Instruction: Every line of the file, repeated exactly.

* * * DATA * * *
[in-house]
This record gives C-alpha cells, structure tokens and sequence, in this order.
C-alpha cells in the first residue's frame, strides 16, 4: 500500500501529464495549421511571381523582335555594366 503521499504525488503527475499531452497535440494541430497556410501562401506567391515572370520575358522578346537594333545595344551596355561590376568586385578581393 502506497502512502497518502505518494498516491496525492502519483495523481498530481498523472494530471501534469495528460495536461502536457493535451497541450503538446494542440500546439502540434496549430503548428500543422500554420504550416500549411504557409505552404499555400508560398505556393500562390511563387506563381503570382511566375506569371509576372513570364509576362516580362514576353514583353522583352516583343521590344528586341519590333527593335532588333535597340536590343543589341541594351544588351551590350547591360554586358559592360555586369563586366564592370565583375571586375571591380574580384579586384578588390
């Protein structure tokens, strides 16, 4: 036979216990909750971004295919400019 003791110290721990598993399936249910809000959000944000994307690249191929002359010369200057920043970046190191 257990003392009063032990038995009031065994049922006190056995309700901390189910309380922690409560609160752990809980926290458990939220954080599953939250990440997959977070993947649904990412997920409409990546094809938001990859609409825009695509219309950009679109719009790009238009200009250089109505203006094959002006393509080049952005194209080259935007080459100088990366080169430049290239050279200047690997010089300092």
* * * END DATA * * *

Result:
[in-house]
This record gives C-alpha cells, structure tokens and sequence, in this order.
C-alpha cells in the first residue's frame, strides 16, 4: 500500500501529464495549421511571381523582335555594366 503521499504525488503527475499531452497535440494541430497556410501562401506567391515572370520575358522578346537594333545595344551596355561590376568586385578581393 502506497502512502497518502505518494498516491496525492502519483495523481498530481498523472494530471501534469495528460495536461502536457493535451497541450503538446494542440500546439502540434496549430503548428500543422500554420504550416500549411504557409505552404499555400508560398505556393500562390511563387506563381503570382511566375506569371509576372513570364509576362516580362514576353514583353522583352516583343521590344528586341519590333527593335532588333535597340536590343543589341541594351544588351551590350547591360554586358559592360555586369563586366564592370565583375571586375571591380574580384579586384578588390
């Protein structure tokens, strides 16, 4: 036979216990909750971004295919400019 003791110290721990598993399936249910809000959000944000994307690249191929002359010369200057920043970046190191 257990003392009063032990038995009031065994049922006190056995309700901390189910309380922690409560609160752990809980926290458990939220954080599953939250990440997959977070993947649904990412997920409409990546094809938001990859609409825009695509219309950009679109719009790009238009200009250089109505203006094959002006393509080049952005194209080259935007080459100088990366080169430049290239050279200047690997010089300092």